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Education opens new curriculum lab

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Emily Shoemaker, assistant professor of education, and Laurel Belkin, coordinator of publicity and recruitment, attended the opening of the Curriculum Lab. Designed to provide assistance to the ULV Liberal Studies students, the Curriculum Lab offers informative materials on teaching techniques for prospective teachers. / photo by Vicky Martinez

Emily Shoemaker, assistant professor of education, and Laurel Belkin, coordinator of publicity and recruitment, attended the opening of the Curriculum Lab. Designed to provide assistance to the ULV Liberal Studies students, the Curriculum Lab offers informative materials on teaching techniques for prospective teachers. / photo by Vicky Martinez

by Anna Roy
Staff Writer

The Education Program at the University of La Verne had its grand opening celebration for its Curriculum Lab.

Students, faculty and staff gathered at the celebration from 3:30 to 7:30 p.m. on May 2 to enjoy refreshments at the grand opening.

The lab is located behind the Barkley Building on C Street. It has been open since February of this year. The opening of the lab is an achievement for the ULV community, as there are no curriculum labs in university settings. Indiana is the location of the nearest lab located at a university.

The lab functions as a resource center for credential students, student teachers, faculty, early childhood students and people from other departments. At the lab, they can access resources on preparing daily lesson plans, activities and programs for classrooms they are working in. It serves as a type of marketplace for ideas, suggestions and sample projects. People who access the lab can network with one another as well. The lab does not turn anyone away, but does focus mainly on the ULV community.

The lab features various materials like a copy machine, laminator, computers with Internet access, children’s literature, as well as essentials for teachers like School of Education standards, frameworks and resource documents. ‘Standards’ represent a specific idea of that the School of Education expects a student to recall, replicate, manipulate, understand or demonstrate at some point down the road. The School of Education tests how well the teacher has helped students meet the said standards.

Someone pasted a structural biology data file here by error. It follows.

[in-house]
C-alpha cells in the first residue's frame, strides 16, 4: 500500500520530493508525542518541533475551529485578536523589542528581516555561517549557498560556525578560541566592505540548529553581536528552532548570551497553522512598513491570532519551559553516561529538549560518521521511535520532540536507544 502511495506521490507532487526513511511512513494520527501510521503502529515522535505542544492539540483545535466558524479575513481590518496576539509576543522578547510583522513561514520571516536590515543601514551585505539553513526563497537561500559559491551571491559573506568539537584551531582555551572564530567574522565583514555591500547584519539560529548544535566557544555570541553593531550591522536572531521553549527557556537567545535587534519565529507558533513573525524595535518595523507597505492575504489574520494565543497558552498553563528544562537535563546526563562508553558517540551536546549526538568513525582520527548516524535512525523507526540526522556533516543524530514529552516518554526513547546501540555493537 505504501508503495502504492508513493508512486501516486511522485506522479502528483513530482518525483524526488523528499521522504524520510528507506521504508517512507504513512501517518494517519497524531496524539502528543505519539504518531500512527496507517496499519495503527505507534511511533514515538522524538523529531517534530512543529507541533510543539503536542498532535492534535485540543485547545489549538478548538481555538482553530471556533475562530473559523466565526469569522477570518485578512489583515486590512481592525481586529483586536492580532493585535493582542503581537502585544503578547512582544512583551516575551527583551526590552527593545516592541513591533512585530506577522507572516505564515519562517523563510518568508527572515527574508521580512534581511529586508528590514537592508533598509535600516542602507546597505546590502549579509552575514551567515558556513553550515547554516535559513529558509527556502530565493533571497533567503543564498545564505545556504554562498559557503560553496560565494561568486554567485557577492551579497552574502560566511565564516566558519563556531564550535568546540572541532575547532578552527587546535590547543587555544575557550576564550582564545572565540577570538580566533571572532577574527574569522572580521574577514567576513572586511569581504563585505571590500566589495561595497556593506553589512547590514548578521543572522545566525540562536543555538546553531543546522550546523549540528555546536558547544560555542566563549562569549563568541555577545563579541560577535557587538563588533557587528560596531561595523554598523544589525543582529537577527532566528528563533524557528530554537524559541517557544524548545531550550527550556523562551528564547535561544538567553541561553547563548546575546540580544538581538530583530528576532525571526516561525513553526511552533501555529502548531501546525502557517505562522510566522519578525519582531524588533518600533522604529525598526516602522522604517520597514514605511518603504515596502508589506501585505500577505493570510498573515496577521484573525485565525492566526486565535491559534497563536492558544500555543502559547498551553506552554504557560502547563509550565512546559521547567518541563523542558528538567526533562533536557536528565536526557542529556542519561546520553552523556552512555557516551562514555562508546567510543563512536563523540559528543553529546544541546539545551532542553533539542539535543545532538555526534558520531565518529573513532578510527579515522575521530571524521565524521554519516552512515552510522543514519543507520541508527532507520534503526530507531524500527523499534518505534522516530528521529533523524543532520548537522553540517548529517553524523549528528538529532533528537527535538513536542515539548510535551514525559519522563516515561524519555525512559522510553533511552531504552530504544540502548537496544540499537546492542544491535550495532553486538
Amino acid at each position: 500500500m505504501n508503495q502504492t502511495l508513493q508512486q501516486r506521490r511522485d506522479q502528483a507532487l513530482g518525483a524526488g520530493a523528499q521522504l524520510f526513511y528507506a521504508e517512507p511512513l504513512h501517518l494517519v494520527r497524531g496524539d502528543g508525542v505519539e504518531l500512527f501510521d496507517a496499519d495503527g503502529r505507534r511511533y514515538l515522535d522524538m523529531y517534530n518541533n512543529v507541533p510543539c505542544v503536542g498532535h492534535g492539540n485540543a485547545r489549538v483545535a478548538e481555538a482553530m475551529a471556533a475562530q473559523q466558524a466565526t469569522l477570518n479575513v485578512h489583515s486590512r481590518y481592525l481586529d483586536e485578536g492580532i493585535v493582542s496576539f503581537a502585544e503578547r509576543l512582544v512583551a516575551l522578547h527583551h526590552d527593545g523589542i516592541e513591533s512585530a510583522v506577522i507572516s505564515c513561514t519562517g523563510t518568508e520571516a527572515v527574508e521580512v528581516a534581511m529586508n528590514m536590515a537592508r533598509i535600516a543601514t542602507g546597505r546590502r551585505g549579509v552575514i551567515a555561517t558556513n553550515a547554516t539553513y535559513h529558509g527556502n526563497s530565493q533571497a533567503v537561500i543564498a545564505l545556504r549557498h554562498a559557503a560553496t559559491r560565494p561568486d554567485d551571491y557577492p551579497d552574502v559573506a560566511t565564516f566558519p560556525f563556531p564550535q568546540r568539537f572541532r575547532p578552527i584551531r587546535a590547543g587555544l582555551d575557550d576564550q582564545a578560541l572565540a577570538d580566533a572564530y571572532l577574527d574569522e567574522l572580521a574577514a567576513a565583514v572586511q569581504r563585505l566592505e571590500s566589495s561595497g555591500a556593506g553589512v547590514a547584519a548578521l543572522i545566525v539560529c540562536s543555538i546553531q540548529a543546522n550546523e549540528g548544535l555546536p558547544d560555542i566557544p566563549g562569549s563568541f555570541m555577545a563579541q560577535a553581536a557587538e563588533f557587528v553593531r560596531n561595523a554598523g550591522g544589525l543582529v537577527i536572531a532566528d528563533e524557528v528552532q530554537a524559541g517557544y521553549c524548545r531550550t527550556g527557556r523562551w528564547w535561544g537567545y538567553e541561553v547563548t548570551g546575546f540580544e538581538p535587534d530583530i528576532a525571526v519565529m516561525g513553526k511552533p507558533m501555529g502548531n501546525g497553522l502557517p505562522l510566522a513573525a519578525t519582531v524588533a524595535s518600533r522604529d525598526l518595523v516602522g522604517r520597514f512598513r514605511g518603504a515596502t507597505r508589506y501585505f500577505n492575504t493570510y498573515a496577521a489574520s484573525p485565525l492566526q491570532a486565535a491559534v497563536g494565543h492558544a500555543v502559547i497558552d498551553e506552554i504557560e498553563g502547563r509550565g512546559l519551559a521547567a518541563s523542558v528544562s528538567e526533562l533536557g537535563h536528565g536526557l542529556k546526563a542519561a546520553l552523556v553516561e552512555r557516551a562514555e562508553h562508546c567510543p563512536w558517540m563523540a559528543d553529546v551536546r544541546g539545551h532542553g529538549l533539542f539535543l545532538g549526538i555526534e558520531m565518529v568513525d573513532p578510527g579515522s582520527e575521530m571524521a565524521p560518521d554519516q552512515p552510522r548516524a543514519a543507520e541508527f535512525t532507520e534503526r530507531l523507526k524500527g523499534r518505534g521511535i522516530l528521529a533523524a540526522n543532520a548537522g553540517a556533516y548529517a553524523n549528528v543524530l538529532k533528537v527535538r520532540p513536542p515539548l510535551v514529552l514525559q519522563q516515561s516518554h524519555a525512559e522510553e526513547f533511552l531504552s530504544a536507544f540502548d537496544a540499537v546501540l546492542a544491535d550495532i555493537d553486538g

At the lab, students can view the work of other students to use as guides and models for their own classrooms.

“I used it for research on my English Language Development lesson plan and I’ve seen a lot of students sign up to use the lab,” said senior liberal studies student Darla Franklin.

The education program had the goal of building a curriculum lab for several years and was finally able to build it with the help of a donation from the family of Edith Flory. The family made the donation in her memory, with the hope that it would be used for building a lab. After two years of research and the efforts of many people, the lab was made possible.

A student advisory committee was established to research the needs of students and faculty in the School of Education. Last year, the school certified over 1,400 students in the Teaching Credentials Program.

Currently, the School of Education took over the lab, and began to purchase equipment. It will continue to provide budget monies as well.

Kalinda Schreiber is the current supervisor. She is a former long-term substitute teacher and graduate of Cal State San Bernardino.

“A lot of teachers, if they don’t have support, will burnout,” she said.

Two ULV students, senior Emily Hunter and freshman Stephanie Miller have both worked at the lab and have helped it progress.

The lab is open from Monday through Thursday from 3:30 to 7:30 p.m.

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